Exclusive: Meetup.com is one of my top seven websites for two reasons. First, they have simple and effective tools to manage and update a like-minded community. Second, they are one of the best sites to help you move from the online space and into the real world. When you sign up a group you have to check a box that says you will have real world in-person meetings. Meetup is also a poster child for the NYC tech scene and tech companies that emerged from the dot-com ashes. Now ten years since the site was conceived and under development, Meetup.com is printing money every single day. I conservatively estimate they’re doing somewhere between $25MM-$30MM each year and here’s why.
First you must understand that Meetup.com wasn’t always a paid service. Originally the majority of their organizers didn’t pay anything, but that led to a low quality of meetups and groups that CEO Scott Heiferman explains in my interview with him last fall. While the switch to paid meetups sent their website traffic off a cliff, it set the tone for the type of quality they would require of it’s organizers. If you won’t pay, you’re not really welcome on the platform.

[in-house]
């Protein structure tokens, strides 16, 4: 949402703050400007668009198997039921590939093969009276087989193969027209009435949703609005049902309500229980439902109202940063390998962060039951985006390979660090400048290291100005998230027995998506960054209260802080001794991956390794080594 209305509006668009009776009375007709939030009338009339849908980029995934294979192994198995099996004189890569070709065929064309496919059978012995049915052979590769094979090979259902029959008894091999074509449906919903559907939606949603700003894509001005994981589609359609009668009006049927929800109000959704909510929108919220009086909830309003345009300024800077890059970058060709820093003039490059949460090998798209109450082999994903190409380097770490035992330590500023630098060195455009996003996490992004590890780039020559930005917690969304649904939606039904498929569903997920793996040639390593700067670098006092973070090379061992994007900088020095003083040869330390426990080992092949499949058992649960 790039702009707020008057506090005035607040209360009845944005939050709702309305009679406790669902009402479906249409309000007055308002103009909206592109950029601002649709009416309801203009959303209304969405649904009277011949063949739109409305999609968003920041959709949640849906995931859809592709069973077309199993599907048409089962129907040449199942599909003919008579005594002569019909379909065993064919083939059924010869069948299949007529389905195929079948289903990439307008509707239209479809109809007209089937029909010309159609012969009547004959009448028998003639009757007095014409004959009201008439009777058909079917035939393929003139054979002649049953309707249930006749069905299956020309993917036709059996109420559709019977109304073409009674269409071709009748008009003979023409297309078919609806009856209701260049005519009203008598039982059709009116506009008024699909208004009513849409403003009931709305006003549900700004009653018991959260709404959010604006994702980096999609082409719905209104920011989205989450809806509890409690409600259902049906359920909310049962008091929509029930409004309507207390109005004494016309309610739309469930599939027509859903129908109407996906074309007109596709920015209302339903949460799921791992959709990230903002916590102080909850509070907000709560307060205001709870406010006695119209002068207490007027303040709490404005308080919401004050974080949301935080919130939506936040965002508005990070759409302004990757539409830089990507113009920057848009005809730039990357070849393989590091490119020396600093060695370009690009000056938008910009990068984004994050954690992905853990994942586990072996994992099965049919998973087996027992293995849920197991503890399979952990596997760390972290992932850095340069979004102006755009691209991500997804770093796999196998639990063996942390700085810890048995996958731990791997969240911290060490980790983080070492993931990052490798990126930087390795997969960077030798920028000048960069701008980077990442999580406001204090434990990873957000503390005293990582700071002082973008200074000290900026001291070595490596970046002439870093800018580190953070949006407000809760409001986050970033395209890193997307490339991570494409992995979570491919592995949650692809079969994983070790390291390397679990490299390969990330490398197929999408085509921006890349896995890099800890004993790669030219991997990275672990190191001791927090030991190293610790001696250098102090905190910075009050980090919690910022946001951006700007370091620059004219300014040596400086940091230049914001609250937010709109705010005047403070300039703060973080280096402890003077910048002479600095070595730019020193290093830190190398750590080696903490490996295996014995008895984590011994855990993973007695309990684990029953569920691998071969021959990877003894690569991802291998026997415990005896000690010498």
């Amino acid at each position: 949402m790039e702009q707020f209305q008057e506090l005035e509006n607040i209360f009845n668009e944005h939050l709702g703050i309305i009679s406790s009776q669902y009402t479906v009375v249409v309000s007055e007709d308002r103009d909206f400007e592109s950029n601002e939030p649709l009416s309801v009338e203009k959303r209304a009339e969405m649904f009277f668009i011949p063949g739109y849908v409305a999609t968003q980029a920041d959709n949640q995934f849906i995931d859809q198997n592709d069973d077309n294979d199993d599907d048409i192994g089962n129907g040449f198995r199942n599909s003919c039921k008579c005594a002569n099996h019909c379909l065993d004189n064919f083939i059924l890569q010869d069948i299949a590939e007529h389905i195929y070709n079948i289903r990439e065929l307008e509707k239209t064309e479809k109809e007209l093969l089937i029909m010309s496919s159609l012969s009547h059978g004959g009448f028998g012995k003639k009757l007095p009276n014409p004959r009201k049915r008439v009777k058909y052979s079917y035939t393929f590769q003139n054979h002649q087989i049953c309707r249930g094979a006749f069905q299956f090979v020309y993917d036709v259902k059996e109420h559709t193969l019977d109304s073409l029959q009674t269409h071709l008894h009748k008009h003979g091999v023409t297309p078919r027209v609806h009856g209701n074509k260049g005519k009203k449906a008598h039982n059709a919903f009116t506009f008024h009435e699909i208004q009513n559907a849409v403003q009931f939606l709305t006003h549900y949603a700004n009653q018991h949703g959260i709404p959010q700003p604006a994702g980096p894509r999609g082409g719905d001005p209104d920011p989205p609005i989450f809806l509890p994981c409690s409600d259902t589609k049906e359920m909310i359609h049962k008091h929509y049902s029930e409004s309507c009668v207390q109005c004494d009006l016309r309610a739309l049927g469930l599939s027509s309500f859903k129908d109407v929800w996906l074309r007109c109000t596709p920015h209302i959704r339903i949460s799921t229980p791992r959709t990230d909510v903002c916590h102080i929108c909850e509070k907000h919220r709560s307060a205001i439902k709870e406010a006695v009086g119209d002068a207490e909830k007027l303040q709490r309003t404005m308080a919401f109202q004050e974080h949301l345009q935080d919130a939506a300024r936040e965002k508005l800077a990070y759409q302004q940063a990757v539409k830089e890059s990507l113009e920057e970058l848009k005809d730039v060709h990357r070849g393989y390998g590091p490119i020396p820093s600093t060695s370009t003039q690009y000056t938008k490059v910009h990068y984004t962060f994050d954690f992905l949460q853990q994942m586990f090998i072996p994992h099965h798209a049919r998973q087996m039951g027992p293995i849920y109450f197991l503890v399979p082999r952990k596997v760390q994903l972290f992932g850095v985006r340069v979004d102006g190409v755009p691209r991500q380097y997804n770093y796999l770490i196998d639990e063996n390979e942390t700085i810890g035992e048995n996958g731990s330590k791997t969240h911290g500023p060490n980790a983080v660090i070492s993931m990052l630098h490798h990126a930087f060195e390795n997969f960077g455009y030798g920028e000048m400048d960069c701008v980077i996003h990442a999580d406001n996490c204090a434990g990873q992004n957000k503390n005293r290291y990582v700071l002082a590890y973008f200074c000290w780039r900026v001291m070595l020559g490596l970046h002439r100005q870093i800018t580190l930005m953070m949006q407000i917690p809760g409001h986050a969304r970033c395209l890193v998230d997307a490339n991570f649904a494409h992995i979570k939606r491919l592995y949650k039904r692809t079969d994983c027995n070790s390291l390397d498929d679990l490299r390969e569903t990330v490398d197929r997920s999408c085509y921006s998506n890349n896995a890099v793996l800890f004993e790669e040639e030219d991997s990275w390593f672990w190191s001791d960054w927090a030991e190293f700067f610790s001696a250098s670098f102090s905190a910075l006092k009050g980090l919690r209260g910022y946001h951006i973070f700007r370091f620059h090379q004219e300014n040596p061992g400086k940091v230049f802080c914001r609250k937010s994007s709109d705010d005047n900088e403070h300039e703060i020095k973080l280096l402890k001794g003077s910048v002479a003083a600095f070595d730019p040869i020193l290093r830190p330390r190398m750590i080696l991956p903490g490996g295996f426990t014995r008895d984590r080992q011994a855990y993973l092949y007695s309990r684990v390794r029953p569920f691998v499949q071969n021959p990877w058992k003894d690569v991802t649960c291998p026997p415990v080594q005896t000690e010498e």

Heiferman has released a series of metrics over the course of the past 12 months of how many Meetups the site has on a particular day. These range anywhere from 3k a day to 13k a day. See them mapped out below. The top two or three metrics were also said to be all-time highs for the service.
We also know that Meetup charges anywhere from $12 to $20 per meetup depending on how many meetups you prepay for. These prices have been pretty consistent for as long as I’ve used the platform with the exception of a couple of price breaks coming in early 2012 for new organizers.
It is safe to assume that at least 50% of their daily meetups come from longtime organizers at $12 per month. I also assume that 25% of organizers are either just starting or never bought the bulk package (in reality this number is probably much higher). I will also assume that 25% come from the middle option of $15 per month. At that rate, with an average of 4,000 daily meetups, Meetup.com has somewhere in the range of $20MM-$25MM in yearly gross revenue with some days where they’re grossing as much as $200K. They also have a lot of promotional sponsorship programs that they push to they organizers and meetup attendees. These are really annoying and I would hope that they wouldn’t subject their organizers to these for under a couple of million dollars each year, but possibly as high as $5MM. That puts Meetup.com comfortably in the $25MM-$30MM yearly revenue range.
This pails in comparison to their largest competitor Eventbrite who is rumored to be in the hundreds of millions of revenue, but they only keep a small percentage (2%-10%) of that pushing the bulk directly to the event organizers. Meetup has positioned itself to own the community space versus the ticket sales business that Eventbrite is in.